Photo by THE CANADIAN PRESS A wildfire burns on a mountain in the distance behind a house that remains standing on the Ashcroft First Nation, near Ashcroft, B.C. As if the risk of losing their homes isn’t enough, wildfire evacuees in British Columbia have faced the additional threat of looters searching through their belongings after they rushed to safety.

Looters at B.C. fires typical in disasters: expert

VANCOUVER — As if the risk of losing their homes isn’t enough, wildfire evacuees in British Columbia have faced the additional threat of looters searching through their belongings after they rushed to safety.

Rob Gordon, a criminologist at Simon Fraser University in Surrey, B.C., says looting is an unfortunate but routine part of virtually every natural disaster, from fires to floods, hurricanes to earthquakes.

“It’s predatory behaviour of the worst kind,” Gordon said, adding that looters are opportunists.

“There is nothing especially organized. People just see a chance to make off with somebody else’s possessions, and they’ll do it if they can get away with it.”

The RCMP said they have arrested a half-dozen people accused of exploiting the disaster over the past week.

Emergency officials have ordered thousands of residents to lock up and leave since the province declared a state of emergency on July 7 after hundreds of fires started across B.C.’s central and southern Interior.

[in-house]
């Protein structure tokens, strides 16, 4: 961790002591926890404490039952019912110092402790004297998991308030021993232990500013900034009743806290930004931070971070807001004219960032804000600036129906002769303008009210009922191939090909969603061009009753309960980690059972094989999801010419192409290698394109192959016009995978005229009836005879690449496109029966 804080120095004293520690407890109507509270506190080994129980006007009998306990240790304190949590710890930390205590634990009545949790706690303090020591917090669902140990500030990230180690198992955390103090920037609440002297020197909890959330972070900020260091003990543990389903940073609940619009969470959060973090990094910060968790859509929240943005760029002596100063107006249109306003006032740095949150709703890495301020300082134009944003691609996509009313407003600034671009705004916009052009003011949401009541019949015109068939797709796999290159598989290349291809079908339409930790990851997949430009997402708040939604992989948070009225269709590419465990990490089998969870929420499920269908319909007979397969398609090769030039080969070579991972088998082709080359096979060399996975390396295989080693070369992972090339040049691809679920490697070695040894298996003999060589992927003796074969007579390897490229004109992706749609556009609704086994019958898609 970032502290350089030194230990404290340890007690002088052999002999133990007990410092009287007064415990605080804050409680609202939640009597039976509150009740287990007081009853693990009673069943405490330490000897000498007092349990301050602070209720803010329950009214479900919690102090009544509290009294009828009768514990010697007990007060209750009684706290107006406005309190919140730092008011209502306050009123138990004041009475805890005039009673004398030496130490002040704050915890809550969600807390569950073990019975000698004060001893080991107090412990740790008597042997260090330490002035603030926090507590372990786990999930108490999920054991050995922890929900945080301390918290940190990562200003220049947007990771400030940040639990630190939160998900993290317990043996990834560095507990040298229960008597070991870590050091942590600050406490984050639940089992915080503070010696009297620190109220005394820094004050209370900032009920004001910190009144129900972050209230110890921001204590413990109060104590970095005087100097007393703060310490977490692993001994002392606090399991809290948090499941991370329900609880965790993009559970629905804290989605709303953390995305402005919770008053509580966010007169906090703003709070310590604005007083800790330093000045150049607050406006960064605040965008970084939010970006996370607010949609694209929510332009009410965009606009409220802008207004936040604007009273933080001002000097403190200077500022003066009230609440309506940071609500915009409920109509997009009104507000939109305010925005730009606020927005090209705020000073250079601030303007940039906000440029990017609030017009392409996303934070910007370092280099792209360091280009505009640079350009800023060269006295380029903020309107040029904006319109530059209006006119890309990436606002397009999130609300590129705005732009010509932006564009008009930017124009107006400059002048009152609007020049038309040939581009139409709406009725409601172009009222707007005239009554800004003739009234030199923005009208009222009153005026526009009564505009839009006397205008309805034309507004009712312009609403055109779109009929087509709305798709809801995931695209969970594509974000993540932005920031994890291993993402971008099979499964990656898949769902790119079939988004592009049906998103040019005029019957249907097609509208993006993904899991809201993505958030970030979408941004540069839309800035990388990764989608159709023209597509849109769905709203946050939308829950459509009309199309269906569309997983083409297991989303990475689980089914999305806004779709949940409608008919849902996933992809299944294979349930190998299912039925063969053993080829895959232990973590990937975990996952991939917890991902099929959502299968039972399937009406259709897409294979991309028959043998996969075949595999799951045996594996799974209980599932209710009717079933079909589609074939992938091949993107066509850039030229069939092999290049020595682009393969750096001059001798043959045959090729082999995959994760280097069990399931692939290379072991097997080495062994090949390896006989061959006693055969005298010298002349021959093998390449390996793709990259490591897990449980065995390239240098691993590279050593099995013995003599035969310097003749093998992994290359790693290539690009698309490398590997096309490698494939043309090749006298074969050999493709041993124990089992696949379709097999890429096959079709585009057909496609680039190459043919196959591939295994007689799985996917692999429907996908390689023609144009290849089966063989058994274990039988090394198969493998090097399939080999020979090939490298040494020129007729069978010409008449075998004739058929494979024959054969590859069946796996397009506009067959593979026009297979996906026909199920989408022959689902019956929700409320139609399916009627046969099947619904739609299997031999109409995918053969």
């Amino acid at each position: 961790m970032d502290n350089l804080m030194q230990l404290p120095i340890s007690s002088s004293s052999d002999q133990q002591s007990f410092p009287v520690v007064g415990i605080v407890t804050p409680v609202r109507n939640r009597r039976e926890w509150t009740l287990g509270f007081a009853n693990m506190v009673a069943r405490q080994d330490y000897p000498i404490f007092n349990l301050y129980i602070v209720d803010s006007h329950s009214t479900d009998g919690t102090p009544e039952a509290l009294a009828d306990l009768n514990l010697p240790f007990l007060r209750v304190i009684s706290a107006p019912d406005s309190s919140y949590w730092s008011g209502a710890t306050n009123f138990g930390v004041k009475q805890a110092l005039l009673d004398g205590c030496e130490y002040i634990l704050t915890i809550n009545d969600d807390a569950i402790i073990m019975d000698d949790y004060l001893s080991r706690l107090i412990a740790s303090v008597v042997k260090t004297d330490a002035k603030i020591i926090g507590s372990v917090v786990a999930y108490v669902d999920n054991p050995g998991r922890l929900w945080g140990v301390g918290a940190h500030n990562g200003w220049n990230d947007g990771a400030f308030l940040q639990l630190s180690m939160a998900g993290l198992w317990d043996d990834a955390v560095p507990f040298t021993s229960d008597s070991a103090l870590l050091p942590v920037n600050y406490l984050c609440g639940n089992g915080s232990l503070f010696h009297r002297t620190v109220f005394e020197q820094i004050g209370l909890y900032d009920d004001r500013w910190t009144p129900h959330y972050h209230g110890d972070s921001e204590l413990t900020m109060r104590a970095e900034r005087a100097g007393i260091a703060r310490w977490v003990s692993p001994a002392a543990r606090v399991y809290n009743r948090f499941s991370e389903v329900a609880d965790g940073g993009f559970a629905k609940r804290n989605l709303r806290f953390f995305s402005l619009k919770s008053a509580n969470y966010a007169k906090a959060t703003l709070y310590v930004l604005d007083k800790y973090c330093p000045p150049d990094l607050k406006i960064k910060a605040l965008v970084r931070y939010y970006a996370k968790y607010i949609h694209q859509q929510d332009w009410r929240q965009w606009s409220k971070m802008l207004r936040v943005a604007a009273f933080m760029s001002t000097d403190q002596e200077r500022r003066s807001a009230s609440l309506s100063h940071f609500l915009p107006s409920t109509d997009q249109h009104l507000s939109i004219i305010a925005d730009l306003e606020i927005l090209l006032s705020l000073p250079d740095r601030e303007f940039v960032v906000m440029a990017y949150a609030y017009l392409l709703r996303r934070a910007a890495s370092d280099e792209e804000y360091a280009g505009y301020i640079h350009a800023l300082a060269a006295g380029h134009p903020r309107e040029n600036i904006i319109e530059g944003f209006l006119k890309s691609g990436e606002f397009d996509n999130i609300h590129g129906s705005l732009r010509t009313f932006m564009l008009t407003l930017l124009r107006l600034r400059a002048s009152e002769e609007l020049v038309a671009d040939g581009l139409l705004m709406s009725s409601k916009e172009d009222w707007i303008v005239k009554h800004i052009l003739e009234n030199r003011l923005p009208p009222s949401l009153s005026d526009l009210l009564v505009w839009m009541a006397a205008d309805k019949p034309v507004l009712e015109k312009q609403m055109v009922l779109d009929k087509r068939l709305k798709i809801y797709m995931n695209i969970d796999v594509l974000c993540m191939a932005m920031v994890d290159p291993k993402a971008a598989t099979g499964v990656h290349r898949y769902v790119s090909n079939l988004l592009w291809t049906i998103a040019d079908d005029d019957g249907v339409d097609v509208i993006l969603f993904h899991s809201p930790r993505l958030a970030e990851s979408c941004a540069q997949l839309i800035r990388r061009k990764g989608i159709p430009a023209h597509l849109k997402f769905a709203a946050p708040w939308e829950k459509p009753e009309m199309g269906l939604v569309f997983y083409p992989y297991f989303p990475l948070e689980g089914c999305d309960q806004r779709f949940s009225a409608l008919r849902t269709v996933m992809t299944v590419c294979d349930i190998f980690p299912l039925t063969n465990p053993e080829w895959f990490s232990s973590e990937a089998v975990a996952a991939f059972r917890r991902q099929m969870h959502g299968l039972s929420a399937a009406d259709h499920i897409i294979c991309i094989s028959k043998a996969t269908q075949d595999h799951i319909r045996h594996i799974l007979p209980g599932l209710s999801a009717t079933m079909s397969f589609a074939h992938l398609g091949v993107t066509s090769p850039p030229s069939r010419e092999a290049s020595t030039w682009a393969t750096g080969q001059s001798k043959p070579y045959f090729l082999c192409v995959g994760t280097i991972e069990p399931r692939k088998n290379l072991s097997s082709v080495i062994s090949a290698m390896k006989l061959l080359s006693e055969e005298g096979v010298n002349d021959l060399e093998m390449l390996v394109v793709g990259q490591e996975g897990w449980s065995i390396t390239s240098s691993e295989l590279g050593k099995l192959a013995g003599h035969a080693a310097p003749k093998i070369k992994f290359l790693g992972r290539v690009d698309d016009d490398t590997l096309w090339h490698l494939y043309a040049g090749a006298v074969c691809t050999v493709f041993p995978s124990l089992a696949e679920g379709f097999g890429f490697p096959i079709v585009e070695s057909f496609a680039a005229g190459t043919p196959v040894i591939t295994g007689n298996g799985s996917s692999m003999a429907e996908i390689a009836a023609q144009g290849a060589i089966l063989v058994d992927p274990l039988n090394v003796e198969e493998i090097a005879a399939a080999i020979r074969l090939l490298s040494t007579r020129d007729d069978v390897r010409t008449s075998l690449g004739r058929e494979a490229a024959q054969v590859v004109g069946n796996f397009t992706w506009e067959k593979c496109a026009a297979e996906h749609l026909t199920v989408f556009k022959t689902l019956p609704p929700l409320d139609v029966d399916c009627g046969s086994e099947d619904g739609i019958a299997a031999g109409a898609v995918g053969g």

Gordon said looters are often locals who have had an eye on a particular house or business. Besides cash, the most likely items to be stolen are typically small, portable and easy to resell, such as electronics, jewelry and guns, he said.

“There’s a market in firearms,” he explained. “And they’re, generally speaking, quite easy to move.”

To help prevent looting, Gordon would like to see police train volunteer safety officers who would remain in their communities during an emergency, when it’s safe to do so.

“My betting is there would be a lot of people willing to go back into their communities to protect their property and the property of their neighbours,” he said, comparing it to a volunteer firefighting program.

“It’s a model of emergency service which is already in place in many respects,” Gordon said of auxiliary policing systems. “A lot of communities have them. The Gulf Islands have them. I’m just surprised that is not the case in the Interior.”

Quesnel Mayor Bob Simpson said he has been receiving reports of “fake fire marshals” knocking on doors telling residents their street is under an evacuation alert.

“We believe that these are people potentially looking for opportunities to rob vacant homes,” Simpson said.

“Most of my thoughts are unprintable. I think it’s unconscionable that these individuals take advantage of this situation.”

Swindlers are not necessarily always on the ground when emergencies hit. Evan Kelly of the Better Business Bureau warned about scam artists who set up fake crowdfunding websites to take money illegally.

“It really comes down to the emotional aspect, and that’s what scammers are trying to capitalize on here,” he said, describing such cons as “the lowest of the low.”

Kelly encouraged people interested in donating online to contribute to charities that have registered with the Canada Revenue Agency. Door-to-door solicitors should be able to provide a tax receipt immediately without leaving the front step, he added.

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